by John C. Harden

John C. Harden grew up at 2257 South 7th Street, near the corner of South 7th and Woodland Avenues in what was then Camden's 14th Ward. His grandfather, William Coulter came to America from Ireland in 1910, his mother and uncle James came in 1912. By April of William Coulter was working as a carpenter at the New York Shipbuilding Corporation shipyard, which was only two blocks away from the family home. 

John C. Harden was about 13 when he moved from Camden to North Jersey. Mr. Harden's perception as to the ethnic makeup of Camden is very much influenced by the neighborhood in which he grew up. He lived only a few houses away from St. Michael's Ukrainian Catholic Church, and there were many Croatian and Slovenian families in the area, who mostly belonged to the Roman Catholic Church of the Sacred Heart at Broadway and Ferry Avenue.

John C. Harden was about 13 when he moved from Camden to North Jersey. In the year 2000, the Hunterdon County New Jersey's Office on Aging invited seniors to share their original recollections for the years 1929 to 1941 to be printed in a book, entitled, "I Remember". Mr. Harden's recollections are excerpted from that book. 

Being born in 1924, my first lasting memories date to around 1929. I lived in Camden, NJ, which was up until then was a reasonably prosperous blue collar city. It was home to Campbell Soup, RCA, Victor, Eberhardt Pen and New York Ship Building, among other prominent US companies of that day. However, 1929 was the beginning of the end of prosperity in Camden.

The population of Camden then was largely White Immigrants from Russia, The Balkans and Ireland who came to this country looking for jobs. Many of them landed in Philadelphia and crossed the river for the industries in Camden. My family was from Ireland. I lived with my grandfather, my mother (divorced), my step-grandmother, and at various times, uncles, aunts and cousins who needed a temporary roof over their heads.

But we never went hungry. My grandfather was the real breadwinner, working as a ship's carpenter at the shipyard. Many of the largest ocean liners were built there, and I can remember standing next to them as they towered far above us when they were launched from dry dock into the Delaware River. Some of our largest battleships, which saw service in World War II, were also built there. The only interruptions to steady employment for my grandfather were strikes, one lasting for 33 weeks and another for 17 weeks in the depression years of the early 1930's.

My mother did "piece" work at RCA until my step-grandmother died. Then she took over running the house for as many family members as were living there at the time.

My life as a boy centered around games played mostly in the streets: roller skate hockey, stickball and touch football, among others. There were no organized sports. Church activities also occupied much of the time. My family were all musical and sang in the church choir. I was virtually disowned, as I could not carry a tune.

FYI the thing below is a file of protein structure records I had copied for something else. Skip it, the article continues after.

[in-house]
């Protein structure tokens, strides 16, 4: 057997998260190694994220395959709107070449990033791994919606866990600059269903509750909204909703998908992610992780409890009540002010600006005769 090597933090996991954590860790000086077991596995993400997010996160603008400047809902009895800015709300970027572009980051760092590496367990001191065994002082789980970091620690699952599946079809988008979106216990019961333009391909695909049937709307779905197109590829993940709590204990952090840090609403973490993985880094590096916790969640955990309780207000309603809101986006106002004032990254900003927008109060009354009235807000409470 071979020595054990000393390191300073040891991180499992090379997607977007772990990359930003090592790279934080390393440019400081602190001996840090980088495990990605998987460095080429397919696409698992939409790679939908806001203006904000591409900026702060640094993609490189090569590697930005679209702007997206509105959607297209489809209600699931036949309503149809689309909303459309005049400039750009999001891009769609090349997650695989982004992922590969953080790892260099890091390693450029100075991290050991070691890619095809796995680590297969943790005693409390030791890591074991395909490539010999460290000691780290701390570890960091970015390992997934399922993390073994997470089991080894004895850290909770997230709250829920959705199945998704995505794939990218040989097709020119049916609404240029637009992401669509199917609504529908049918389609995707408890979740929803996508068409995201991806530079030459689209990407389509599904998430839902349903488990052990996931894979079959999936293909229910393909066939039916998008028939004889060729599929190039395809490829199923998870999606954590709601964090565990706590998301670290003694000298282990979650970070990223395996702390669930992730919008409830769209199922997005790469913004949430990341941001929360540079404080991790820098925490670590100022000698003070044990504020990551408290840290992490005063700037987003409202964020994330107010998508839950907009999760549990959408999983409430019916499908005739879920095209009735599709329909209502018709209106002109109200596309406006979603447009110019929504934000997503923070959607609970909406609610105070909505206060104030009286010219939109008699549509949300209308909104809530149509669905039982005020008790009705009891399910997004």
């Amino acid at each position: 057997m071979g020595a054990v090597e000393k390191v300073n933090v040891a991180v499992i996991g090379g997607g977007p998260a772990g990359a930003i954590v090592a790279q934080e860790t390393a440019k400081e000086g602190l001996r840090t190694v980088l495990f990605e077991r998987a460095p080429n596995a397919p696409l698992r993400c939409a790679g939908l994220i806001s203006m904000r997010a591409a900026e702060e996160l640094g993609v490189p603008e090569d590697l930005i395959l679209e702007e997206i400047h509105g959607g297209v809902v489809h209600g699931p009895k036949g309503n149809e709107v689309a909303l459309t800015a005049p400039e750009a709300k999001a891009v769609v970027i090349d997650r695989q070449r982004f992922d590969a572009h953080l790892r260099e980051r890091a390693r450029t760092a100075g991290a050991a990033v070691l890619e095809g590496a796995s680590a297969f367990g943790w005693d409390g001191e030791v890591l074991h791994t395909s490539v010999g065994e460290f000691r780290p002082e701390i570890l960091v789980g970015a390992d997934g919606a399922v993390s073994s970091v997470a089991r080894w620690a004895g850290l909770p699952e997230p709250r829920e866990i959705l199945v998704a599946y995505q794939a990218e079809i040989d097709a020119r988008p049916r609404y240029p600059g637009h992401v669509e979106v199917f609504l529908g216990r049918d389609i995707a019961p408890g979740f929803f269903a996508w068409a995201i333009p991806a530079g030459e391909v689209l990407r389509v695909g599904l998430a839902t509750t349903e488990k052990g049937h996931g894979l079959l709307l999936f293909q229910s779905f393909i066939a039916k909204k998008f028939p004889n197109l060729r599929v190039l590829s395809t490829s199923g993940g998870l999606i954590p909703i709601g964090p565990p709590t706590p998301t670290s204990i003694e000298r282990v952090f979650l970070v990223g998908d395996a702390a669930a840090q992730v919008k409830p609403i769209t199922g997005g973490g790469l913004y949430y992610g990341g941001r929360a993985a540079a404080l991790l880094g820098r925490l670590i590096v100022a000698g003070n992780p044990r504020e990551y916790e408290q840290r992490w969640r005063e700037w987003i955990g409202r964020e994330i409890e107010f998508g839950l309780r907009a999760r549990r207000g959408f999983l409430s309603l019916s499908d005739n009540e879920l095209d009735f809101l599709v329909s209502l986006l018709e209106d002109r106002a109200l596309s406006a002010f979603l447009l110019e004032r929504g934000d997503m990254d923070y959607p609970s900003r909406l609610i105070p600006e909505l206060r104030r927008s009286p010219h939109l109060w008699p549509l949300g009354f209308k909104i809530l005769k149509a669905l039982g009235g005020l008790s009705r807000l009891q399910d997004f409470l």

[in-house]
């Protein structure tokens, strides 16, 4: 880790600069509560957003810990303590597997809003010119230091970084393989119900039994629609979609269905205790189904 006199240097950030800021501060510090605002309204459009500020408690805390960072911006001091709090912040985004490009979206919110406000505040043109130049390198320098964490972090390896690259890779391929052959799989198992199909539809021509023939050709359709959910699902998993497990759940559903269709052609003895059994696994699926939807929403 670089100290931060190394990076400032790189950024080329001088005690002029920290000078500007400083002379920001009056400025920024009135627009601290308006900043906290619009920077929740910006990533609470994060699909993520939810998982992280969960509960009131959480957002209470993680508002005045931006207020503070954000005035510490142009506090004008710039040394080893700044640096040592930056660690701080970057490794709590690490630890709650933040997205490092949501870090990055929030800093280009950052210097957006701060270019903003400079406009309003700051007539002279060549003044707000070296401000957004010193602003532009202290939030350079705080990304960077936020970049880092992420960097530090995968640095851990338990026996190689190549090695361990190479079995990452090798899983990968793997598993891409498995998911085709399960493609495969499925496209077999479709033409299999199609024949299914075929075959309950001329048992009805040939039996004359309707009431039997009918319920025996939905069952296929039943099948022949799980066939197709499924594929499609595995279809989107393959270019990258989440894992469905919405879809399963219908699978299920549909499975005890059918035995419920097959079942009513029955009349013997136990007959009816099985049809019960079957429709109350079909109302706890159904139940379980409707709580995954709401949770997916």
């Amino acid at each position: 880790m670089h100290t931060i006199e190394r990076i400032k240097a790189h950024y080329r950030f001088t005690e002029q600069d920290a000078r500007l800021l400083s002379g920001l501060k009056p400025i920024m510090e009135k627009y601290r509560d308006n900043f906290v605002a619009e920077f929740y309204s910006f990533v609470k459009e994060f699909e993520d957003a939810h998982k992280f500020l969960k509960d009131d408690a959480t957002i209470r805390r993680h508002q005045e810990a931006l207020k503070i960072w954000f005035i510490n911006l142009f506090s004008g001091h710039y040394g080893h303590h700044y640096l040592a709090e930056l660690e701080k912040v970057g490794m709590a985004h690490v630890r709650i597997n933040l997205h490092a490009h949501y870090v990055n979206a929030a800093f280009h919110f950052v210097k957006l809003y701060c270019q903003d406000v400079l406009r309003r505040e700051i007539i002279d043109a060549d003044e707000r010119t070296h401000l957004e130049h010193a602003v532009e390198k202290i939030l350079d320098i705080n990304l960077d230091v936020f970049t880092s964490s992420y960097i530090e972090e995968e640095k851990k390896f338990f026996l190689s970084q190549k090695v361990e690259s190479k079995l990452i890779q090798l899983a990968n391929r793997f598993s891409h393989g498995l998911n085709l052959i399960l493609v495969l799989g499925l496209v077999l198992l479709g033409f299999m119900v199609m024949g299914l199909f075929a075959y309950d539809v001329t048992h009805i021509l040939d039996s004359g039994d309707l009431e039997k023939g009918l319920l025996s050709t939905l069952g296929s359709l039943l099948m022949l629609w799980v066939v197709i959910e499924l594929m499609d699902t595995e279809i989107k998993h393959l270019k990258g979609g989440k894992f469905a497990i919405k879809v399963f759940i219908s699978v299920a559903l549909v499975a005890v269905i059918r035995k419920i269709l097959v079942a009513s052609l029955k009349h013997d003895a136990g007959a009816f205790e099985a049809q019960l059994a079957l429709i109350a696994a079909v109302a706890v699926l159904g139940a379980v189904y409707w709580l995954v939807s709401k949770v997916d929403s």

We didn't have, nor did most of our neighbors have cars (there were still many horsedrawn wagons to deliver milk, fresh vegetables, etc.) or electric refrigeration (50lb. blocks of ice were delivered to the house several times a week). Heat was by coal which had to be shoveled from the bin into the furnace. It often went out during the night. Obviously, there was no air conditioning. A few times on especially hot nights one of our friends who did have a car drove us to Atlantic City to try to keep cool.

I remember the opening of the first supermarket, claimed to be the first in the US. It was several miles from our house, but my mother and I lugged the heavy bags from the store to our house in order to save a few cents over the costs at the corner grocery.

Until 1926 there was no bridge linking Camden to Philadelphia. All traffic went by ferries, which were run by railroads, as they too had no bridge connection. Then, what is now known as the Ben Franklin Bridge was opened between the two cities. The first day, the bridge was closed to vehicular traffic, and I was wheeled across the bridge to Philadelphia by my mother. The round trip to Philadelphia from our house was almost 10 miles. We then shopped in Philadelphia's department stores: Wanamakers, Strawbridge & Clothiers, Lits, Gimbels, and Snellenbergs. Effectively, Camden was finished as a place for shopping even though most people still didn't have cars. Buses were the main form of transport. Except for the wartime economy of World War II, Camden was on a steady decline as a city, which seems to continue to the present.

I left Camden for Plainfield, NJ in 1937. Plainfield then was justly known as the Queen City. My mother remarried at that time. This was my first introduction to having a car in the family, along with electric refrigeration. I spent my four high school years at Plainfield High School, graduating in 1941. I was in New York City as an accounting clerk for an insurance company (the forerunner of today's Chubb Corporation located on Rt. 78 in Warren). 1941 ended right after Pearl Harbor, and before I was old enough to be drafted, I enlisted in the Us Army Air Force and became a bombardier on a B-29, flying 31 missions over Japan. This takes me beyond 1941 but seems a fitting closing for my youthful years..